Sometimes we see huge difference between totals collected by ASA Profiler and analysis of ASA request log via stored procedure sa_get_request_profile. We capture data for all connections without any filters.

Our application is written on PowerBuilder v12 and used ODBC.
Also we use ASA version 9.

For example please see picture: alt text Profiler gets 213 msecs for 29 invocations of procedure sp_claim_d_claim_main, while Request Log shows 383564 (!) msecs for same executions.
These data were collected for the same runs of stored procedure.

Returned result set is not huge : 10-20 rows.

asked 28 Mar '13, 11:47

Ilia63's gravatar image

Ilia63
821303454
accept rate: 16%


See: http://dcx.sybase.com/index.html#sa160/en/dbusage/performance-s-5753386.html

There are separate steps taken by the database when executing a query.


(Note: The following answer is responding with the assumption that the software is minimally SQL Anywhere 10 and that you are using the new diagnostic profiling tools. I unfortunately don't readily have the definition of the system tables for ASA 9's 'tracing' capabilities and a query to get back the same results. However, I believe the explanation of the behaviour remains the same).

The Application Profiling / Diagnostic Tracing 'Summary Tab' examines how long a statement took to execute/materialize inside the database server / optimizer (PREPARE / DESCRIBE / OPEN). The sa_get_request_profile procedure from a request level log additionally looks at how long you held a cursor open for / retrieve results back into your application (FETCH / CLOSE).

The same cursor results are also stored in the Application Profiling / Diagnostic Tracing tables, although I don't believe these times are displayed readily in the Sybase Central view.

Here's a sample SQL query against the diagnostic tracing data tables to get at the 'cursor result' timings, and should be similar times to what you see in sa_get_request_profile:

 select top 10
          sdr.connection_number,
          sdr.request_id,
          sdc.cursor_id,
         sdc.total_fetch_time_ms,
         sdr.start_time,
         sdr.finish_time,
         sdr.duration_ms
    from sa_diagnostic_cursor sdc,
         sa_diagnostic_request sdr
   where sdr.cursor_id = sdc.cursor_id
order by sdc.total_fetch_time_ms desc;
permanent link

answered 28 Mar '13, 17:13

Jeff%20Albion's gravatar image

Jeff Albion
10.7k171174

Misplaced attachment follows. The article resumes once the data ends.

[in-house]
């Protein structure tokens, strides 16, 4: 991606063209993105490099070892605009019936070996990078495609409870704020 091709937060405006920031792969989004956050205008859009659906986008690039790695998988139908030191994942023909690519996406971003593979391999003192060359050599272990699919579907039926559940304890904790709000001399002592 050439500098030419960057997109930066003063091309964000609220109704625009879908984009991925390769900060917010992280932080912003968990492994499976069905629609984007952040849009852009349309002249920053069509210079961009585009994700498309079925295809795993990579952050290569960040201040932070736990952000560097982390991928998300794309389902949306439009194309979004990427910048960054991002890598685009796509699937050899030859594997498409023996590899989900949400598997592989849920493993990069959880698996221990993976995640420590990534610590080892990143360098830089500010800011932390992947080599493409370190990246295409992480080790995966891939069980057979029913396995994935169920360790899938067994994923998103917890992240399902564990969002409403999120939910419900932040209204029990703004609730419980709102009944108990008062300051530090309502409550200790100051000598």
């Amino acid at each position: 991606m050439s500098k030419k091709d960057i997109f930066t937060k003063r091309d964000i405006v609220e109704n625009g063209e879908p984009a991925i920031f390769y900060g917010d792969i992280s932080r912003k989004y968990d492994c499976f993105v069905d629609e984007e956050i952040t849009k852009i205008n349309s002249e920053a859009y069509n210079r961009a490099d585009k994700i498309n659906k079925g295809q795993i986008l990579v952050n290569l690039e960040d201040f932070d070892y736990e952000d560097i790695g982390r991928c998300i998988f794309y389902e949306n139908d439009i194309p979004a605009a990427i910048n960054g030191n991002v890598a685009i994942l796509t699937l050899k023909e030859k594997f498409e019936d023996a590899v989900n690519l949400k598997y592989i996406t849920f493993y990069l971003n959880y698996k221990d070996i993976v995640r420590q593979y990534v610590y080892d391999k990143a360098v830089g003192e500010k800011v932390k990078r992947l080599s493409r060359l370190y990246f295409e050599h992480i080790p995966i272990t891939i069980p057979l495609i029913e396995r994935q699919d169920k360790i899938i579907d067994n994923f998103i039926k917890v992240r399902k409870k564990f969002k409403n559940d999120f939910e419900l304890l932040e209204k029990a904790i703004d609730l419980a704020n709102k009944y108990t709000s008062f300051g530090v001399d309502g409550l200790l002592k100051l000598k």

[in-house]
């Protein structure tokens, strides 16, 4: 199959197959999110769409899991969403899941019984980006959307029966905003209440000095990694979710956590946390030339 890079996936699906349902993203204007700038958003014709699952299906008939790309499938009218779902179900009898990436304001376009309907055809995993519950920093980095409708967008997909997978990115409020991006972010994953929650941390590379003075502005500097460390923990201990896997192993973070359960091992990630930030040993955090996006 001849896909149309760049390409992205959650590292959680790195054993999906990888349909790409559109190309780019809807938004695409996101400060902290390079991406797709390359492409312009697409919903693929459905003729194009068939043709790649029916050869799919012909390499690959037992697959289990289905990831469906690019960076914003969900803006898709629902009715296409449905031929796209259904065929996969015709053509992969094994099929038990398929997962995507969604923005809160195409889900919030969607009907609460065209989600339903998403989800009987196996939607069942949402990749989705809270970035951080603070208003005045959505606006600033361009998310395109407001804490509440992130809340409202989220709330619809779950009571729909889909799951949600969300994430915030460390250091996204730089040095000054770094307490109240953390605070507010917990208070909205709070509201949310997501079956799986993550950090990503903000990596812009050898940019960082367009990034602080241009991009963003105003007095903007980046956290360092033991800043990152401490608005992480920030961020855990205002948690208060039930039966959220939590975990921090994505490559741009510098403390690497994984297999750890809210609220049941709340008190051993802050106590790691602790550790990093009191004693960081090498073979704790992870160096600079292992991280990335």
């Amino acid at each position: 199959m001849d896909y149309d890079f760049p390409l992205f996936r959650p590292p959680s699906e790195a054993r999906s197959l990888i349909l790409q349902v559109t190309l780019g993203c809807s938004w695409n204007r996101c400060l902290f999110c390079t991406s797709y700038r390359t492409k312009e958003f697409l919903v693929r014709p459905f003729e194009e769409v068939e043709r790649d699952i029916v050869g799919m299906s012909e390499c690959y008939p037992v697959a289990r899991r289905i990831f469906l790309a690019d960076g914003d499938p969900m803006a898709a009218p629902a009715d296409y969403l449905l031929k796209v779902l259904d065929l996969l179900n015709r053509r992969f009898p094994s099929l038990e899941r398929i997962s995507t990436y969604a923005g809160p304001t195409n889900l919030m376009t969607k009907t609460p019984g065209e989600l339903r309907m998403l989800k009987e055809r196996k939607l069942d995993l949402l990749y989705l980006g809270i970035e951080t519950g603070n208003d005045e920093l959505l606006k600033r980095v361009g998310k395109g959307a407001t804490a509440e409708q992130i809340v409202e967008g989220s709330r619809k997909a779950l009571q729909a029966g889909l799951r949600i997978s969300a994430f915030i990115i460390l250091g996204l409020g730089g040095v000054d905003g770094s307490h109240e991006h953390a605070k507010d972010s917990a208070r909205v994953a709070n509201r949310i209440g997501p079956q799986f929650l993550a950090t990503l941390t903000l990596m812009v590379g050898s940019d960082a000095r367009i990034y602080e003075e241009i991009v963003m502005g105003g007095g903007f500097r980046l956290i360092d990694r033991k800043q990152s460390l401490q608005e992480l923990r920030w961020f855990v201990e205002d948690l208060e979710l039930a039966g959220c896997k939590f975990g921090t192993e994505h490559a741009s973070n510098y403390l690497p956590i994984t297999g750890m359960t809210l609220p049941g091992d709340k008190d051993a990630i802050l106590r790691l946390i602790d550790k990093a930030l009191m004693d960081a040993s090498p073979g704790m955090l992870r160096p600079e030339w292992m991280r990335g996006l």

accept rate: 24%

edited 28 Mar '13, 17:24

I believe that Ilia63 is comparing the execution profiler with request level logging. The execution profiler has been around a long time (and still is), and is not to be confused with application profiling or database tracing (although such confusion is natural given the new Sybase Central dialog design).

(28 Mar '13, 18:07) Breck Carter
Replies hidden

Thanks. But is there a possibility to analyze the RL-file to get "how long a statement took to execute/materialize inside the database server"? For example, using a tracetime.pl-script (or a similar script)?

(29 Mar '13, 07:43) Ilia63
1

AFAIK request level logging in Version 9 was limited to measuring and recording requests at the client-server boundary and had no ability to peer inside the server and look at what's going on. In particular, if the client application called a stored procedure, only the request and (eventual) response is recorded, which may very well account for the difference you are seeing; i.e., there is a LOT of client-server interface activity required to get a result set back to the application, above and beyond the actual procedure call down inside the server. The execution profiler, on the other hand, doesn't care about the client side, it only looks at what's going on inside, which probably accounts for the huge difference (I think Jeff is saying the same thing, albeit in perhaps a different context). You can take away this fact: Any processing you can push down into the server, if it reduces the client-server traffic, will benefit performance; see http://sqlanywhere.blogspot.ca/2011/07/thursday-quote-michael-stonebraker.html

FWIW request-level logging in SQL Anywhere 10 (and 11 and 12 and 16) is much more powerful. It has the ability to peer inside; see http://dcx.sybase.com/index.html#sa160/en/dbadmin/zr-database-dbengine.html

(29 Mar '13, 09:32) Breck Carter

If connection parameter LCLOSE=NO, then
results of ASA Profiler = results of ASA request log

P.S. LazyClose (LCLOSE) connection parameter:
Controls whether cursor requests are queued until the next request or performed immediately. When this connection parameter is set to YES or AUTO, cursors are not closed until the next database request.
Default = AUTO.

(23 Apr '13, 03:16) Ilia63
Your answer
toggle preview

Follow this question

By Email:

Once you sign in you will be able to subscribe for any updates here

By RSS:

Answers

Answers and Comments

Markdown Basics

  • *italic* or _italic_
  • **bold** or __bold__
  • link:[text](http://url.com/ "title")
  • image?![alt text](/path/img.jpg "title")
  • numbered list: 1. Foo 2. Bar
  • to add a line break simply add two spaces to where you would like the new line to be.
  • basic HTML tags are also supported

Question tags:

×102
×11

question asked: 28 Mar '13, 11:47

question was seen: 1,217 times

last updated: 23 Apr '13, 03:16